The Crusader Newspaper Group

Mayor to have too much power in new police plan

Chicago Crusader staff report

Mayor Rahm Emanuel’s plan for police accountability gives him too much power for his police oversight plan to remain independent, according to some aldermen and a police misconduct expert, who spoke at City Hall on Wednesday, August 31.

The officials were referring to Emanuel’s new Civilian Office on Police Accountability (COPA), an agency that will replace the beleaguered Independent Police Review Authority (IPRA).

It’s a new name but some officials have old concerns that the police oversight agency will still be in the hands of City Hall, which has come under fire since the Laquan McDonald scandal broke last November after a video was released showing Officer Jason Van Dyke shooting the 17-year-old 16 times in October 2014.

Officials are concerned that the new agency will not have a budget and must rely on the mayor, who can weaken COPA’s authority by slashing its financial resources. There is also concern that the agency cannot hire its own attorneys without the city’s law department.

The concerns came one day after Emanuel backed down on his plans to have the council vote on new police oversight agency at a September 14 council meeting. Facing political pressure, Rahm decided to give aldermen more time to review the proposed ordinance before they vote on it.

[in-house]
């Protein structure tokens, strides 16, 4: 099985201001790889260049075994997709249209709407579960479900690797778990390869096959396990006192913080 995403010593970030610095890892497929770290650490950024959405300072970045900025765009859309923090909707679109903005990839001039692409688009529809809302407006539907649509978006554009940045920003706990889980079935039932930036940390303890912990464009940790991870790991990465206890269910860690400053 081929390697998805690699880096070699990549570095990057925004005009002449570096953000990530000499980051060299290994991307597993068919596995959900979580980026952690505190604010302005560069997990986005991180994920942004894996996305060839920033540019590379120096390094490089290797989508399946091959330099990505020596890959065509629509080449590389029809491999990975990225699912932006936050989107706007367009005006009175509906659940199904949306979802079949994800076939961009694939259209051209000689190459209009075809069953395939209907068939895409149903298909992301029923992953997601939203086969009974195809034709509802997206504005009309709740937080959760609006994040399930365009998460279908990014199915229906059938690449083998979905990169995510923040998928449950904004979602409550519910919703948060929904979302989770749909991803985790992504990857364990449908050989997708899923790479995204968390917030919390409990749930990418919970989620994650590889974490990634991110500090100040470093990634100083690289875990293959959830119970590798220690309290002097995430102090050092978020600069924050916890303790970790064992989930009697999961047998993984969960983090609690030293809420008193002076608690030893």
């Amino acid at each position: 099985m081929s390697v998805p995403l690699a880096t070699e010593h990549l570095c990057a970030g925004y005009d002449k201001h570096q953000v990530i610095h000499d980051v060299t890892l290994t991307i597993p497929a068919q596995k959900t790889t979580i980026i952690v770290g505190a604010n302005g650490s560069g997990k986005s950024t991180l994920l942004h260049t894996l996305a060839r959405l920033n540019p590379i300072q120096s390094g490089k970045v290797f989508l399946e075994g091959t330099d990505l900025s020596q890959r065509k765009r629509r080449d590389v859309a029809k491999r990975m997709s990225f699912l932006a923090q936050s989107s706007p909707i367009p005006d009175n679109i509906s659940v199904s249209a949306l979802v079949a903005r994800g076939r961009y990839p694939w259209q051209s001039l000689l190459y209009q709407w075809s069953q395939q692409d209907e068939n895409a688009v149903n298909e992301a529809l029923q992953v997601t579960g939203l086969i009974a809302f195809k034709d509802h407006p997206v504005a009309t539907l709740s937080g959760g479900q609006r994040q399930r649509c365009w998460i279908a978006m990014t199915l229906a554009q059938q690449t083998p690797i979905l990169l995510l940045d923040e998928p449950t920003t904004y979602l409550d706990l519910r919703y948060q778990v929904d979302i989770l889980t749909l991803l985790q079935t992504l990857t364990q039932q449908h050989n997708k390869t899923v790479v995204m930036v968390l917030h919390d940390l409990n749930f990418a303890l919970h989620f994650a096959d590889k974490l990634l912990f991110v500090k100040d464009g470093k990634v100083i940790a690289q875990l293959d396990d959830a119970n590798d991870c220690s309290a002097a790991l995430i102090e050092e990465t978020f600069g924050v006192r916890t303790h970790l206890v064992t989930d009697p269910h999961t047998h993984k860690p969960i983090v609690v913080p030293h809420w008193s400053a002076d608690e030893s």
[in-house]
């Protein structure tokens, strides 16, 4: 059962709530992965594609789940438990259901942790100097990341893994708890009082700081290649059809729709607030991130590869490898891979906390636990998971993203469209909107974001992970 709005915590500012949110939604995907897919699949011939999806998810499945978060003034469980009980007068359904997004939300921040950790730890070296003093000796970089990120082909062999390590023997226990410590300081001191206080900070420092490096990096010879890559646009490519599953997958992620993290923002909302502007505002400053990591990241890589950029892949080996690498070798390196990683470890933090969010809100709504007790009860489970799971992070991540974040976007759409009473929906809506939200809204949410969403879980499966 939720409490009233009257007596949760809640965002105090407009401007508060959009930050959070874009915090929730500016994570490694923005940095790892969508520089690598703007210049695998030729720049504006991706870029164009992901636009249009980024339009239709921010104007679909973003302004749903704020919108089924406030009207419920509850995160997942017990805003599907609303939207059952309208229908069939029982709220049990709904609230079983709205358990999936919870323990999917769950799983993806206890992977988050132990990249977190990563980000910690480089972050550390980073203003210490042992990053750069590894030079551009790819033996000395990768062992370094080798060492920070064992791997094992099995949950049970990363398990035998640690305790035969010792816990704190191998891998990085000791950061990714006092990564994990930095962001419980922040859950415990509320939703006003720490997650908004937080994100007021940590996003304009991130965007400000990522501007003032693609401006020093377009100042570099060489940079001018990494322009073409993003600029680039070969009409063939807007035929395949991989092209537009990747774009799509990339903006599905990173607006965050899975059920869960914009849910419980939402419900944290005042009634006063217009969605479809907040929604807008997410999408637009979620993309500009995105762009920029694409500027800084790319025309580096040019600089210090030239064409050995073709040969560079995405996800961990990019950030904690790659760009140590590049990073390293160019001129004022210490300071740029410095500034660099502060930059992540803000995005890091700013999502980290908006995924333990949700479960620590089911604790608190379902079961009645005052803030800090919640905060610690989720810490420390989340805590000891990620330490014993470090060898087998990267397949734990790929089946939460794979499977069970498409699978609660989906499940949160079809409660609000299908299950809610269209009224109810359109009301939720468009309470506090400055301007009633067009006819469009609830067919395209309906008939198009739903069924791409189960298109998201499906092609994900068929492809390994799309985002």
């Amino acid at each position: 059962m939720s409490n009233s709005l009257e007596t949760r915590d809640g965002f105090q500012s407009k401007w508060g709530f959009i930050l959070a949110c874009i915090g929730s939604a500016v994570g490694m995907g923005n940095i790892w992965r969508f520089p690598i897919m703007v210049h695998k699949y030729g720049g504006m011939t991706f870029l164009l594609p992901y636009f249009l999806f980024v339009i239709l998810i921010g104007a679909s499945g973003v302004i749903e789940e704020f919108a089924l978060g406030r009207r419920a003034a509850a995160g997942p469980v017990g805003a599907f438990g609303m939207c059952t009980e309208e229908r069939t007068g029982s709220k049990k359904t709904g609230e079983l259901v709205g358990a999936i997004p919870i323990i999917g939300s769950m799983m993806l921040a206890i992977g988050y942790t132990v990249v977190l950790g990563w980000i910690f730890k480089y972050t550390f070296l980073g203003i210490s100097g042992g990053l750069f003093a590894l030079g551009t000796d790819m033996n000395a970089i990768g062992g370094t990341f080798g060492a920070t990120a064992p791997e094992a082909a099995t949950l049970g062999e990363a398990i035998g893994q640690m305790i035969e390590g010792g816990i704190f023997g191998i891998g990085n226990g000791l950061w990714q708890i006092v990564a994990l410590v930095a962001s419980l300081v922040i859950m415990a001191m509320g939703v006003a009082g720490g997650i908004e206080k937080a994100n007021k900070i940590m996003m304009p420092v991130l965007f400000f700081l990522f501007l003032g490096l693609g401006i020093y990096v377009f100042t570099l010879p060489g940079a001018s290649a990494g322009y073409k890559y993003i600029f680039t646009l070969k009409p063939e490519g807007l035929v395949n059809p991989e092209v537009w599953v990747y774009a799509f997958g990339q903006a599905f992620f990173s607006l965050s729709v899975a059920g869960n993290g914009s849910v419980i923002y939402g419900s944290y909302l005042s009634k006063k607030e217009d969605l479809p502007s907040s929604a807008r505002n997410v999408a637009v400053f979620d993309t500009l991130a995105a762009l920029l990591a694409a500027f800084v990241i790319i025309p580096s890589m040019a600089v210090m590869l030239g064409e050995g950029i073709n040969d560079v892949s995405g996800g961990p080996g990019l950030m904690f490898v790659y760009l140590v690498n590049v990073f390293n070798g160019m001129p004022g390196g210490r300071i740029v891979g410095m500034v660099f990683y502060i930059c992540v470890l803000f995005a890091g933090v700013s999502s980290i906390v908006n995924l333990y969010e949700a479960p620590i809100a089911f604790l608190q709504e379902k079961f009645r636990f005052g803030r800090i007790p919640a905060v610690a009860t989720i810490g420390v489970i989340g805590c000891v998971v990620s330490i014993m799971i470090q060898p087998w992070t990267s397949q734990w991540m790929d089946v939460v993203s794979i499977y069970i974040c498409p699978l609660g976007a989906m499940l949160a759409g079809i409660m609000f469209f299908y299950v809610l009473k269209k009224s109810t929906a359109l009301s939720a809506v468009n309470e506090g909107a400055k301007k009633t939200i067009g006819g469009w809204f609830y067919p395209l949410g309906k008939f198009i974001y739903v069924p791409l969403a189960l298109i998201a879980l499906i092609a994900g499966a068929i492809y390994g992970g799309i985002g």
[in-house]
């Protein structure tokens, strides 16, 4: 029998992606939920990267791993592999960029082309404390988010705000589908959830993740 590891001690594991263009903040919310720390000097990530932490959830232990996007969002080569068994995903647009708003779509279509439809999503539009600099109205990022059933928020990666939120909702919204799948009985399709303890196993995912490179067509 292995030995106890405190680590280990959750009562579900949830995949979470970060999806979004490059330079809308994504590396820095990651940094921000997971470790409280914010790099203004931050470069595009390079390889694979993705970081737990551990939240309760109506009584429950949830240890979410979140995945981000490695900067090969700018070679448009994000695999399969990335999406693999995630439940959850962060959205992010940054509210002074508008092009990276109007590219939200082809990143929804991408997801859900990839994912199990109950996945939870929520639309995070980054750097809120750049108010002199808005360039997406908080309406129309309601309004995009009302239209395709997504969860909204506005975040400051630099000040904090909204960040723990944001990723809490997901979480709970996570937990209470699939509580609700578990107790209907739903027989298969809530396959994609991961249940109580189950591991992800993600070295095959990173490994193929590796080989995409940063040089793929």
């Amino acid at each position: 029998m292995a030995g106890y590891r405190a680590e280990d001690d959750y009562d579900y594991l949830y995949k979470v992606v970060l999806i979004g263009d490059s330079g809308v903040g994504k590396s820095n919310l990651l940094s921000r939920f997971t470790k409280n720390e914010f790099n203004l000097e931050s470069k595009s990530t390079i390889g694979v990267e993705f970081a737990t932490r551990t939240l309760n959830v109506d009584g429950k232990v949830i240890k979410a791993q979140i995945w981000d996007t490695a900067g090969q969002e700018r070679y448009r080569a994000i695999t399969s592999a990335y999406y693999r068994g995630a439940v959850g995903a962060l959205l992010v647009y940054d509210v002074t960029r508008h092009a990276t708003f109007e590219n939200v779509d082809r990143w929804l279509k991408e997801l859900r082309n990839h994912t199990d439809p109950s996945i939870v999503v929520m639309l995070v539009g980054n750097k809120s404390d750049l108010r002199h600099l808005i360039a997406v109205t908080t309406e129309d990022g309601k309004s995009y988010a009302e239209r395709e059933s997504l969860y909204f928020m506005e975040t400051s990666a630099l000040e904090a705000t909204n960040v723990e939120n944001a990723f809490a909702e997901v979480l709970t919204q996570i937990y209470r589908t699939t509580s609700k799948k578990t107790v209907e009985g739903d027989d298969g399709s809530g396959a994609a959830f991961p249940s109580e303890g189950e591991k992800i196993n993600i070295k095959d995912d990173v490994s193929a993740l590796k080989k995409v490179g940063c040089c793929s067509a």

“If certain fundamental flaws aren’t addressed, it’s a recipe for failure, starting with independence,” said Craig Futterman, a University of Chicago Law School professor who has long studied police misconduct in the city. “For this new COPA agency to work, it has to be independent from the mayor and City Hall.”

Emanuel moved to replace IPRA after his own police accountability task force recommended that the agency be abolished as a part of an effort to rid Chicago’s police force of its racist history.

Under the proposal, the new inspector general in charge of public safety would be chosen by Inspector General Joe Ferguson as part of a nationwide search.

In addition to police shootings, COPA would also investigate cases where police use Tasers to subdue civilians. To serve on COPA, retired police officers and prosecutors would have to wait five years before applying as investigators with the agency. The police superintendent would have to wait 60 days to respond to the new agency’s recommendation to fire or suspend police officers accused of misconduct and other violations. The police superintendent could also exercise a 30-day suspension under the mayor’s plan.


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